An altercation over money on a Pendleton street in 1919 resulted in a conviction and fine, but not exactly in the manner the assaulter had hoped.
Judge Thomas Fitz Gerald, enjoying a quiet afternoon in his office at the Umatilla County Courthouse, was disturbed at 3 p.m. on July 28, 1919, when a young couple entered and asked where they could find a policeman. “A fellow swatted me,” the young man said, “and I want him pinched.” The judge told them they could find an officer somewhere on the city street, and they left.
An hour later, Fitz Gerald was again required to remove his boots from his desk when another young man entered his office and asked if he was the police judge. When Fitz Gerald replied that he was, the man confessed to hitting another man in the street earlier in the afternoon and wanted to turn himself in. “If he has me pinched it’ll cost me $10 or so. Can’t you let me pay up now?”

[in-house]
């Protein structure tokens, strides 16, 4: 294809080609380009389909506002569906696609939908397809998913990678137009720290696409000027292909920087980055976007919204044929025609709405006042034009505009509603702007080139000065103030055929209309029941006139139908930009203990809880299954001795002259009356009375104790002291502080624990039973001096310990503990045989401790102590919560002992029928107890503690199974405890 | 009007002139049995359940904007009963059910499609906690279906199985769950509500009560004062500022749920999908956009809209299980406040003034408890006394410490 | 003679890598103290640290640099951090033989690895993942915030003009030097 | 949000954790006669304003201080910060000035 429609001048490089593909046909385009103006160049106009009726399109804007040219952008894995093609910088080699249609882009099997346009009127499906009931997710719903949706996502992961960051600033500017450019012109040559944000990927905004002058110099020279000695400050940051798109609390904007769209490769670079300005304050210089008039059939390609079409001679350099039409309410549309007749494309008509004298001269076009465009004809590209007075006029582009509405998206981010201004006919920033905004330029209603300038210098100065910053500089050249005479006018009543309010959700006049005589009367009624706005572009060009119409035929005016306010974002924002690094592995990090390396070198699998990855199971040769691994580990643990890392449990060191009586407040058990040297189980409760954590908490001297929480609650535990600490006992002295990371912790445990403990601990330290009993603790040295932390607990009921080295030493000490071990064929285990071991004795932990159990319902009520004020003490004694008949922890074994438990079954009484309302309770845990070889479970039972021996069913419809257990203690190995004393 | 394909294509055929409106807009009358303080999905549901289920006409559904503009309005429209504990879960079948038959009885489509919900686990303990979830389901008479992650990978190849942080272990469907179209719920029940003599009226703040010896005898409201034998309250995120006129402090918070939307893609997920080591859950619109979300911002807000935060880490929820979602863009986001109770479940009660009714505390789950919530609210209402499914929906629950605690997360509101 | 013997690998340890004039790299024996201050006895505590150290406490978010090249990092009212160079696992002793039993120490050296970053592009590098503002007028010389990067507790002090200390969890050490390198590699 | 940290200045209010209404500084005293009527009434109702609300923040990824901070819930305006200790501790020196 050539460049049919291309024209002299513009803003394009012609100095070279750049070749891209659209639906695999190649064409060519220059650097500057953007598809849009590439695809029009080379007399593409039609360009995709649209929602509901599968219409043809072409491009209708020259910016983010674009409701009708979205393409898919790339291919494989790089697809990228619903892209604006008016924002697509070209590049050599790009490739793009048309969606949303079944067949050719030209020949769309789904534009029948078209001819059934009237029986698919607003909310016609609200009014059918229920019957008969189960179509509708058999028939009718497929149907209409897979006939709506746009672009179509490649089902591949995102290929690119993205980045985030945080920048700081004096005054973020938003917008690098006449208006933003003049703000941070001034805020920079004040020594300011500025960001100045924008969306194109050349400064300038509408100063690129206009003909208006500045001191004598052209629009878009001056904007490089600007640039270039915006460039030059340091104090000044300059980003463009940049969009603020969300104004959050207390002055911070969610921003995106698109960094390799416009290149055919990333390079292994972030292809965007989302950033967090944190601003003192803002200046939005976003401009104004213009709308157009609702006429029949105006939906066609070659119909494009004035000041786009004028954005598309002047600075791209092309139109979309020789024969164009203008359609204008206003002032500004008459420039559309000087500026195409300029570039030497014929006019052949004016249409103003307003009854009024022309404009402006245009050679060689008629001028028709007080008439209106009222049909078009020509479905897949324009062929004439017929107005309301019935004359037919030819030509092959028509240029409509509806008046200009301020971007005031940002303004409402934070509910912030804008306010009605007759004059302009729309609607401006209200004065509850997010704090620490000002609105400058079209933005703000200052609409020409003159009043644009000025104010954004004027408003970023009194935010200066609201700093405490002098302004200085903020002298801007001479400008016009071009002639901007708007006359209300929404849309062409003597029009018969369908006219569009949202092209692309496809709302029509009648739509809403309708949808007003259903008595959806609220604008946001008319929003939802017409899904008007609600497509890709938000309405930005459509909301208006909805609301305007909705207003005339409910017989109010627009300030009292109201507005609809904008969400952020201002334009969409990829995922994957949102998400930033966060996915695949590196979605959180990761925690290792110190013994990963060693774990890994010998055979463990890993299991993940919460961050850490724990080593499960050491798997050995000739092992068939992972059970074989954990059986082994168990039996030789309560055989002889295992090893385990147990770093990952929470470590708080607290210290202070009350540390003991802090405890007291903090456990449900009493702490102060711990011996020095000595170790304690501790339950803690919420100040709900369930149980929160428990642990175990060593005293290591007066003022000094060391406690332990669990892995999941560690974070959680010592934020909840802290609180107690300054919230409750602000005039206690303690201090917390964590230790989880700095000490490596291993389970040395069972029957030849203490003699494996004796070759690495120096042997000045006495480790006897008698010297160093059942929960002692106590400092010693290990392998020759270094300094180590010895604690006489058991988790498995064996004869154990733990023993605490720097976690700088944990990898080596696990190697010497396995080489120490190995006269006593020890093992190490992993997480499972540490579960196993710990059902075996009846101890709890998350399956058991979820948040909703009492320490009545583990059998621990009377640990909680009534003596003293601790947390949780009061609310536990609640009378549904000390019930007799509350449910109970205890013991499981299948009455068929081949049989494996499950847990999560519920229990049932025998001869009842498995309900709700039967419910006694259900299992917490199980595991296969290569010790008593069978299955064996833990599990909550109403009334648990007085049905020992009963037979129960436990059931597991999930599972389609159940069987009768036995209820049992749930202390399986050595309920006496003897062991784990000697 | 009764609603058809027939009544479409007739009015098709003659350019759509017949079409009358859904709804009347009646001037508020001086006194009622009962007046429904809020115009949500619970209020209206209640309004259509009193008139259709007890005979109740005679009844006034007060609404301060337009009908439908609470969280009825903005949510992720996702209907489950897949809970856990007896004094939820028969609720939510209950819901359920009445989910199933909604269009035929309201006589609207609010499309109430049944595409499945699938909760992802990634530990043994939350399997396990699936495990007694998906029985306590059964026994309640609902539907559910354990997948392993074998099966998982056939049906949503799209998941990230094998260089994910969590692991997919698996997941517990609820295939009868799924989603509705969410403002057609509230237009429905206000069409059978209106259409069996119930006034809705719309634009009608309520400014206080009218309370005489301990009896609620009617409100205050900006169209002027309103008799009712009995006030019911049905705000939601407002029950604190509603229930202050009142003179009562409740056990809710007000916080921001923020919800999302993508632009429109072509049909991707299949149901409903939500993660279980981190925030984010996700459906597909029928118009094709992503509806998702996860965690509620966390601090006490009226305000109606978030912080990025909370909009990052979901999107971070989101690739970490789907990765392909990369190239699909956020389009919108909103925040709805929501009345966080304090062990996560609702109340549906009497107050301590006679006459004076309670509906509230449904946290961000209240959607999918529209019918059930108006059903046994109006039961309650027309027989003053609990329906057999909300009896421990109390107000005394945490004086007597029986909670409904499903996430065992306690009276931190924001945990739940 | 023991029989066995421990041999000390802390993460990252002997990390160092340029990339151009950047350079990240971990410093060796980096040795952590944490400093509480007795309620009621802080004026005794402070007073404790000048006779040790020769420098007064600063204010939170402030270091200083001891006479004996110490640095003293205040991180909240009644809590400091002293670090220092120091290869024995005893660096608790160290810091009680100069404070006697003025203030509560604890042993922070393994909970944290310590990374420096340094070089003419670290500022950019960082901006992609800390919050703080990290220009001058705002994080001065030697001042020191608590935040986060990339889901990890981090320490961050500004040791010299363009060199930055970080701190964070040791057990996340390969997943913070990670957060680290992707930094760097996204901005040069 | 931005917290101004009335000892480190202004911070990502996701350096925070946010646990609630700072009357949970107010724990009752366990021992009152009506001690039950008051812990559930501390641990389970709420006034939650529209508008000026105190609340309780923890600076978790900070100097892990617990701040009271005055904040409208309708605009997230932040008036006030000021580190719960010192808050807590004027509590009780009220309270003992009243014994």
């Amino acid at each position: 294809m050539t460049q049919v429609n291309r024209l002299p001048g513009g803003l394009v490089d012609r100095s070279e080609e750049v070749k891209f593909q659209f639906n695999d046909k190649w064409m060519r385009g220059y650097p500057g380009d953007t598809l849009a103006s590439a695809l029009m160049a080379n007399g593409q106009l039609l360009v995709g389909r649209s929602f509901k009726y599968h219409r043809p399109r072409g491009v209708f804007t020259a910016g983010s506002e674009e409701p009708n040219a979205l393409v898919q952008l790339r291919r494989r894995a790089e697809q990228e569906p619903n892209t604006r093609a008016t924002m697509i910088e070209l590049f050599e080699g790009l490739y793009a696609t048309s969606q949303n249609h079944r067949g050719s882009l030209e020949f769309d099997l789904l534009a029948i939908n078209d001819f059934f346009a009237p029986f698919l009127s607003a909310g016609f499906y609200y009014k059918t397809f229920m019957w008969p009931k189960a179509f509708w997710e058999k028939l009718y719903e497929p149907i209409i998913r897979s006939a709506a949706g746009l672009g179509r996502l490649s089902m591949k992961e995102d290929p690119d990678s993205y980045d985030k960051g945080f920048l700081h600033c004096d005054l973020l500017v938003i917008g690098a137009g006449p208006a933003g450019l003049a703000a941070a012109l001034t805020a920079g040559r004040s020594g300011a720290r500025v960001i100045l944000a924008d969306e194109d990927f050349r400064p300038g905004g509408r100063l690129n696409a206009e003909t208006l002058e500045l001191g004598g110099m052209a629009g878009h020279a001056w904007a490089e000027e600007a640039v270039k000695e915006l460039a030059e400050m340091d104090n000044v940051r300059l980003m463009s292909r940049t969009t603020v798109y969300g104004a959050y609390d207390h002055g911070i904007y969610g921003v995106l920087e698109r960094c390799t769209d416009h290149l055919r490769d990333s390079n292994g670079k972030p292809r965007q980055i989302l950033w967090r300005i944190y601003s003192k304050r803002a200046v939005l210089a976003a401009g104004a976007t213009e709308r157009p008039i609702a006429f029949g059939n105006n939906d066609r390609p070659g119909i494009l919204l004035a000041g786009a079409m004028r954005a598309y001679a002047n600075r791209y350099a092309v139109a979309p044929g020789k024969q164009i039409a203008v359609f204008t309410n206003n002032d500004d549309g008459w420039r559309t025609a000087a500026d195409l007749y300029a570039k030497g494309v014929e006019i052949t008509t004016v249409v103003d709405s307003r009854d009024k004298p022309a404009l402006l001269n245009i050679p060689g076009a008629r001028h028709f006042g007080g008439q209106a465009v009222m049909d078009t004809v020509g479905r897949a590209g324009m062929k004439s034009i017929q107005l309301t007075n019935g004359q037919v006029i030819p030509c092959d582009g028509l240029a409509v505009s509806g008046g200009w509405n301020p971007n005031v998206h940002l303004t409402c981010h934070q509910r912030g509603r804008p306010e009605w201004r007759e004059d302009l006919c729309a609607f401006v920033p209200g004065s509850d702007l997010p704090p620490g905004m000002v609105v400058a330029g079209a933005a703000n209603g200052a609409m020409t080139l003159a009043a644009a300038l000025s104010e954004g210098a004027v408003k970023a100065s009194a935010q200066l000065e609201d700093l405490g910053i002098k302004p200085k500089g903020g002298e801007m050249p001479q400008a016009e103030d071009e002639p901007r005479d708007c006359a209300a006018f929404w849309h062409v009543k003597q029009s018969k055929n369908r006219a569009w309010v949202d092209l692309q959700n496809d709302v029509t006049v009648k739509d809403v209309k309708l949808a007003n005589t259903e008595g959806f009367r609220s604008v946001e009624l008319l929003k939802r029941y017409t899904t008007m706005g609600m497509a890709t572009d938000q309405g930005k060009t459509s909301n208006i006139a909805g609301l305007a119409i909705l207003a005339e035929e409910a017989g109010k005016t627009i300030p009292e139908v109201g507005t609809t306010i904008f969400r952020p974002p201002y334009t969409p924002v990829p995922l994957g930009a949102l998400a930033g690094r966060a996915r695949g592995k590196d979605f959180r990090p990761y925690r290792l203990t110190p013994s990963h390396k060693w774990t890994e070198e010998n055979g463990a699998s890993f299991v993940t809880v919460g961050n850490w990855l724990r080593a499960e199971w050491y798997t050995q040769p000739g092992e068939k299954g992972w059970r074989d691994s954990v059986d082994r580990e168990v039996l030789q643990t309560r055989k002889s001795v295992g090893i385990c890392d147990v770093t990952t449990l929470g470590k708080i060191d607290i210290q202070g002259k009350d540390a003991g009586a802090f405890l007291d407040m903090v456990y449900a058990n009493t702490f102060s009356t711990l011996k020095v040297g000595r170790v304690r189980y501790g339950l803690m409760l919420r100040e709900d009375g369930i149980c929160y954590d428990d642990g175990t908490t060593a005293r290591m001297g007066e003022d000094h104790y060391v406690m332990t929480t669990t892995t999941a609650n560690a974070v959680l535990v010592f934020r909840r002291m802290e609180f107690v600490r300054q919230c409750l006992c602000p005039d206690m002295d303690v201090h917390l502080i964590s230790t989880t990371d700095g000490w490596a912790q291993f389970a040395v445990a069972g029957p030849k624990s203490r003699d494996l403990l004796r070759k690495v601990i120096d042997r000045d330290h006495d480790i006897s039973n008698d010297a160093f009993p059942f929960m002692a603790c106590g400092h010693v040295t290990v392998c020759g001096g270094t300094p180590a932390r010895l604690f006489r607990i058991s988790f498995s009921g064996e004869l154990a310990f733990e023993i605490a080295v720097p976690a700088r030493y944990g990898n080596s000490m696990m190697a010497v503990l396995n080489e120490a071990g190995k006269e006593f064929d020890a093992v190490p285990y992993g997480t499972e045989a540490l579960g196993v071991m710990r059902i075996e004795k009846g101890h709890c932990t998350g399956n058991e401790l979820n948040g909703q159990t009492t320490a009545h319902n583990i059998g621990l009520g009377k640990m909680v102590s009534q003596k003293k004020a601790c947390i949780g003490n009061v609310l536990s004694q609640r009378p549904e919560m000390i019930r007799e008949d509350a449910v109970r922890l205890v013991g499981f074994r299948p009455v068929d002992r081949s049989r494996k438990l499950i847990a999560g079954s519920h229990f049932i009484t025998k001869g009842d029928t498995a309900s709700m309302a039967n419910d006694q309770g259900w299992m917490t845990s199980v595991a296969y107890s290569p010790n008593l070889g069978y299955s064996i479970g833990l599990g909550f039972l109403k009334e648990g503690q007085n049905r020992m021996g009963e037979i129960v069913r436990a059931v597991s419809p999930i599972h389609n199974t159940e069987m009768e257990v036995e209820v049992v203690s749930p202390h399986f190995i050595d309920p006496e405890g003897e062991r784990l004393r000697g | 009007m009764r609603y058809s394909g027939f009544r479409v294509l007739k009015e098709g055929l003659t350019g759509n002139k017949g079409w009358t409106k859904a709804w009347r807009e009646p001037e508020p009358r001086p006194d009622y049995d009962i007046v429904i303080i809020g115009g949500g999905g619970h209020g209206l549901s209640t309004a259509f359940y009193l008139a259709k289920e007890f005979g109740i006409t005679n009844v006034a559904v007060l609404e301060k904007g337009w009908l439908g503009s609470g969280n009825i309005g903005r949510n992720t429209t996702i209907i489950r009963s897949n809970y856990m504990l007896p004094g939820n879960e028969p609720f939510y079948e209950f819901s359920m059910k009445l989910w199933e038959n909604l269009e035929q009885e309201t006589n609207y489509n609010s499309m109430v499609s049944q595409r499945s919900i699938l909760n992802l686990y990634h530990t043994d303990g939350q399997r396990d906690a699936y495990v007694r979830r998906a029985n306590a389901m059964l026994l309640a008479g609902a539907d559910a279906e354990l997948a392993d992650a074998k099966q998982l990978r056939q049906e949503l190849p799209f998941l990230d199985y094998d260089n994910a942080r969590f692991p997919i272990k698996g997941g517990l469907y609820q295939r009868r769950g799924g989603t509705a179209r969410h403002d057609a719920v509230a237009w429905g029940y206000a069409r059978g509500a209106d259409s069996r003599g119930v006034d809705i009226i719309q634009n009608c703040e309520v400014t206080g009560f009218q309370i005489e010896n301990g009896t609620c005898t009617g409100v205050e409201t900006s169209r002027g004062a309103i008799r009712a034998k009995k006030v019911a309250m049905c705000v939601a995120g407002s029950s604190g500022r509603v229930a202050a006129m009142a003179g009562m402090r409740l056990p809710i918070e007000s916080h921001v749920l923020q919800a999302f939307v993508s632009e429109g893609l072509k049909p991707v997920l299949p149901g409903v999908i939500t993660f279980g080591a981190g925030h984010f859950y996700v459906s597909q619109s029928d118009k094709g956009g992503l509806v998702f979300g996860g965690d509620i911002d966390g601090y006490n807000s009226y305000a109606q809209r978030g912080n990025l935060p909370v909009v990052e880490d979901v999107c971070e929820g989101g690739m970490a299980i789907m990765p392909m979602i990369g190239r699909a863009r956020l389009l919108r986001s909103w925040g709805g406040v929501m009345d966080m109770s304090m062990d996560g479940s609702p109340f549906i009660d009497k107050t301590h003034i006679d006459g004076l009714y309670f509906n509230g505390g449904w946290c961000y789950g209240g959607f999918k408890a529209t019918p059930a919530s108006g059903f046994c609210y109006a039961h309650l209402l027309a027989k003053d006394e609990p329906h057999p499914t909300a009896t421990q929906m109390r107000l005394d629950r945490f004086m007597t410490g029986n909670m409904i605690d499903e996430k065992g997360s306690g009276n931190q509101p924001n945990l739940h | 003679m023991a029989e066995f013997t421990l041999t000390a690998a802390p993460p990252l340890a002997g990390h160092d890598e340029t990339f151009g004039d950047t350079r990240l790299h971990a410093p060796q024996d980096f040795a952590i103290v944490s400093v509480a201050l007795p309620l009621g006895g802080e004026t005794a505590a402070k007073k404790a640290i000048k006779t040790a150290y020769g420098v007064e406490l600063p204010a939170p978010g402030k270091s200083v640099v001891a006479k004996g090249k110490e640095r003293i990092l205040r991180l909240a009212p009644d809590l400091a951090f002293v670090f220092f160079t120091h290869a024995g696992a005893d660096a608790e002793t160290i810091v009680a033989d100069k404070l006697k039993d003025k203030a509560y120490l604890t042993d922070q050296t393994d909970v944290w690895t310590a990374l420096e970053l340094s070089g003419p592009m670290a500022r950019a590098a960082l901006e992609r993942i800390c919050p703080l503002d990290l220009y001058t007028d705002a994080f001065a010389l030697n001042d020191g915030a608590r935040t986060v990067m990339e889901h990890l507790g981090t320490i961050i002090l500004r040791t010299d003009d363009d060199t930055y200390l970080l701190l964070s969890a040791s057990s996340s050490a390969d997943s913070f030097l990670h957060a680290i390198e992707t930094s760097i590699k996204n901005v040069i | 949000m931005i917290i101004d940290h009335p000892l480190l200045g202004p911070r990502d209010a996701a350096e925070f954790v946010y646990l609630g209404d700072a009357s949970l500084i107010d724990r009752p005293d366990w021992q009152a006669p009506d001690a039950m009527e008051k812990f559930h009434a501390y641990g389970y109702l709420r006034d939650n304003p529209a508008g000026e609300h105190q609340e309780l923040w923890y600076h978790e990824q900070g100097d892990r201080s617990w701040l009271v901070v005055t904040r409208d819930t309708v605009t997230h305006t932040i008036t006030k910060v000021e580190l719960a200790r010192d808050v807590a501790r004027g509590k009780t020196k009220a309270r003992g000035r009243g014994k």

Fitz Gerald told the man, who said his name was J.O. Hales, that no charges had been brought against him, and that until the victim acted he could do nothing. But Hales insisted that he be allowed to pay a fine and have the matter settled, saying that money matters between himself and his victim were the cause of the strife.
The judge was stumped. Finally, he asked Hales if he wanted to have a charge of assault and battery lodged against himself. Hales agreed, and pleaded guilty immediately.
“Ten dollars,” said the judge.
“Ten dollars?” gasped Hales, who had obviously hoped his preemptive actions would result in a lower fine.
“That is our fine,” Fitz Gerald told him. “Assault and battery, guilty, $10.”
The self-convicted man fumbled through his pockets and ponied up the cash, then left the courtroom. Fitz Gerald never saw either the original accusers or Hales in his office again.